|The beta3-adrenergic receptor activates mitogen-activated protein kinase in adipocytes through a Gi-dependent mechanism|
Soeder, K. J., et al
J Biol Chem, 274:12017-22 (1999) 1999
|Distinct mechanisms of activation of Stat1 and Stat3 by platelet-derived growth factor receptor in a cell-free system.|
Vignais, M L and Gilman, M
Mol. Cell. Biol., 19: 3727-35 (1999) 1999
Ligand-dependent activation of the platelet-derived growth factor receptor (PDGFR) in fibroblasts in culture leads to the activation of the JAK family of protein-tyrosine kinases and of the transcription factors Stat1 and Stat3. To determine the biochemical mechanism of STAT activation by PDGFR, we devised a cell-free system composed of a membrane fraction from cells overexpressing PDGFR. When supplemented with crude cytosol, the membrane fraction supported PDGF- and ATP-dependent activation of both Stat1 and Stat3. However, the extent of Stat3 activation differed depending on the source of the cytosolic fraction. Using purified recombinant STAT proteins produced in Escherichia coli, we found that Stat1 could be activated by immunopurified PDGFR and showed no additional requirement for membrane- or cytosol-derived proteins. In contrast, activation of Stat3 exhibited a strong requirement for the cytosolic fraction. The activity present in the cytosolic fraction could be depleted with antibodies to JAK proteins. We conclude that the mechanisms of activation of Stat1 and Stat3 by PDGFR are distinct. Stat1 activation appears to result from a direct interaction with the receptor, whereas Stat3 activation additionally requires JAK proteins.
|The Syk protein tyrosine kinase is essential for Fcgamma receptor signaling in macrophages and neutrophils|
Kiefer, F., et al
Mol Cell Biol, 18:4209-20 (1998) 1998
|Tumor necrosis factor signaling to stress-activated protein kinase (SAPK)/Jun NH2-terminal kinase (JNK) and p38. Germinal center kinase couples TRAF2 to mitogen-activated protein kinase/ERK kinase kinase 1 and SAPK while receptor interacting protein associates with a mitogen-activated protein kinase kinase kinase upstream of MKK6 and p38.|
Yuasa, T, et al.
J. Biol. Chem., 273: 22681-92 (1998) 1998
Tumor necrosis factor (TNF) elicits a diverse array of inflammatory responses through engagement of its type-1 receptor (TNFR1). Many of these responses require de novo gene expression mediated by the activator protein-1 (AP-1) transcription factor. We investigated the mechanism by which TNFR1 recruits the stress-activated protein kinases (SAPKs) and the p38s, two mitogen-activated protein kinase (MAPK) families that together regulate AP-1. We show that the human SPS1 homologue germinal center kinase (GCK) can interact in vivo with the TNFR1 signal transducer TNFR-associated factor-2 (TRAF2) and with MAPK/ERK kinase kinase 1 (MEKK1), a MAPK kinase kinase (MAPKKK) upstream of the SAPKs, thereby coupling TRAF2 to the SAPKs. Receptor interacting protein (RIP) is a second TNFR signal transducer which can bind TRAF2. We show that RIP activates both p38 and SAPK; and that TRAF2 activation of p38 requires RIP. We also demonstrate that the RIP noncatalytic intermediate domain associates in vivo with an endogenous MAPKKK that can activate the p38 pathway in vitro. Thus, TRAF2 initiates SAPK and p38 activation by binding two proximal protein kinases: GCK and RIP. GCK and RIP, in turn, signal by binding MAPKKKs upstream of the SAPKs and p38s.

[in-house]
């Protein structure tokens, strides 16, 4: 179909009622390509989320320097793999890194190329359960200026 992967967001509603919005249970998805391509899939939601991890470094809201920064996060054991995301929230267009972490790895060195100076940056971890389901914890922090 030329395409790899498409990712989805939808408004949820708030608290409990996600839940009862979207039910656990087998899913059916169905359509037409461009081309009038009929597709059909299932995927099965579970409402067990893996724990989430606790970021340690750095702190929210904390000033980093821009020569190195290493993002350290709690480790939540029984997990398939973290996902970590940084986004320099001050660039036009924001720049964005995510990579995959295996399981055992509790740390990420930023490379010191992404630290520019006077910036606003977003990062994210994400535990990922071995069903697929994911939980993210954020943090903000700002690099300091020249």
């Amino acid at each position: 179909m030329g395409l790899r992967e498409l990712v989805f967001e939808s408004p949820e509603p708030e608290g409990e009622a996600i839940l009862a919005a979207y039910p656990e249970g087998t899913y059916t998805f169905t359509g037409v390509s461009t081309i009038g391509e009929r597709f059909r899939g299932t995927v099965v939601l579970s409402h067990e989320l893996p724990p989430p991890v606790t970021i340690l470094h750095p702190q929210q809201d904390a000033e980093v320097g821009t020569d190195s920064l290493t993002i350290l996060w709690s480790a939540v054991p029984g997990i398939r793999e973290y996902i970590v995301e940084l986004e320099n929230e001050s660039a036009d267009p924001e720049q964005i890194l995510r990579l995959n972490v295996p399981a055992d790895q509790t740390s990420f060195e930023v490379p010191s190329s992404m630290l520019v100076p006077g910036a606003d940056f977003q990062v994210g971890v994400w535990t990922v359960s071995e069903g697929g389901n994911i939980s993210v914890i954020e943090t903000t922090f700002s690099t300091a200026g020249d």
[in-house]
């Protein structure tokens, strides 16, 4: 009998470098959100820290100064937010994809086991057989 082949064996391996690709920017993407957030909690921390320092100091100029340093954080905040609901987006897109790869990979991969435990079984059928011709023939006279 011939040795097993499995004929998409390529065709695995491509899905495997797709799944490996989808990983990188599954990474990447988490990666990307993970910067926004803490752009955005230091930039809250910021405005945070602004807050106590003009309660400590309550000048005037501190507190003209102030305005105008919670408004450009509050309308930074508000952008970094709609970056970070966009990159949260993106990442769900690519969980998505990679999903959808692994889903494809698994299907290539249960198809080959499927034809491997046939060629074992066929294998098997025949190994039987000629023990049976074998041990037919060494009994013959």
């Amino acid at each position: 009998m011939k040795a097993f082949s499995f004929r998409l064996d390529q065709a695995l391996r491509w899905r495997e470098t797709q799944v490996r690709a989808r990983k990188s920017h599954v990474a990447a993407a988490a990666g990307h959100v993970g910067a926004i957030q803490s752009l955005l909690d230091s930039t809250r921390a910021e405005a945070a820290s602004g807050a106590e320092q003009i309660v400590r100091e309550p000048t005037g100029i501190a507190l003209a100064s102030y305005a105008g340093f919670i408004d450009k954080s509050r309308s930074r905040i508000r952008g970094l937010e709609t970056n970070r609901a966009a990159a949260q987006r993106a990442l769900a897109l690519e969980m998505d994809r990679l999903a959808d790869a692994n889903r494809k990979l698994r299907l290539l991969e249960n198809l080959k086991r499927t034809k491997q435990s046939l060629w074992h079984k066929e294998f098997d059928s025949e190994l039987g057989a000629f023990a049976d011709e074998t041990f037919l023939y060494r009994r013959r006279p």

|Suppression of c-Myc-induced apoptosis by Ras signalling through PI(3)K and PKB|
Kauffmann-Zeh, A., et al
Nature, 385:544-8 (1997) 1997
|An incomplete program of cellular tyrosine phosphorylations induced by kinase-defective epidermal growth factor receptors|
Wright, J. D., et al
J Biol Chem, 270:12085-93 (1995) 1995
|The serine/threonine phosphatase inhibitor, calyculin A, inhibits and dissociates macrophage responses to lipopolysaccharide.|
Barber, S A, et al.
J. Immunol., 155: 1404-10 (1995) 1995
LPS-stimulated macrophages (M phi) produce inflammatory mediators that are largely responsible for the pathophysiology associated with septic shock. M phi respond to LPS with rapid protein phosphorylation and dephosphorylation on serine, threonine, and tyrosine residues. If these events are critical for the cellular response to LPS, the kinases and/or phosphatases involved may be vulnerable targets for pharmacologic intervention. Recent studies demonstrated that tyrosine kinase inhibitors block LPS-induced tyrosine phosphorylation of MAP kinases as well as TNF-alpha and IL-1 beta production. To investigate a role for serine/threonine phosphatases, we evaluated the effect of calyculin A, a potent serine/threonine phosphatase inhibitor, on LPS stimulation of murine M phi. Pretreatment of M phi with calyculin A inhibited LPS-induced expression of six immediate-early genes: TNF-alpha, IL-1 beta, IFN-beta, IP-10, IRF-1, and TNFR-2. Calyculin A added 1.5 h after LPS treatment greatly reduced accumulation of IP-10, IRF-1, and TNFR-2 mRNA, but not TNF-alpha, IL-1 beta, and IFN-beta mRNA. Calyculin A, in the absence or presence of LPS, resulted in sustained tyrosine phosphorylation of the MAP kinases. These findings suggest that an "early" serine/threonine phosphatase activity is essential for LPS stimulation of M phi and that the activation of MAP kinases is not sufficient for the induction of these immediate-early genes. The requirement for a "late" phosphatase activity for expression of a subset of LPS-inducible genes dissociates at least two regulatory pathways in LPS signal transduction.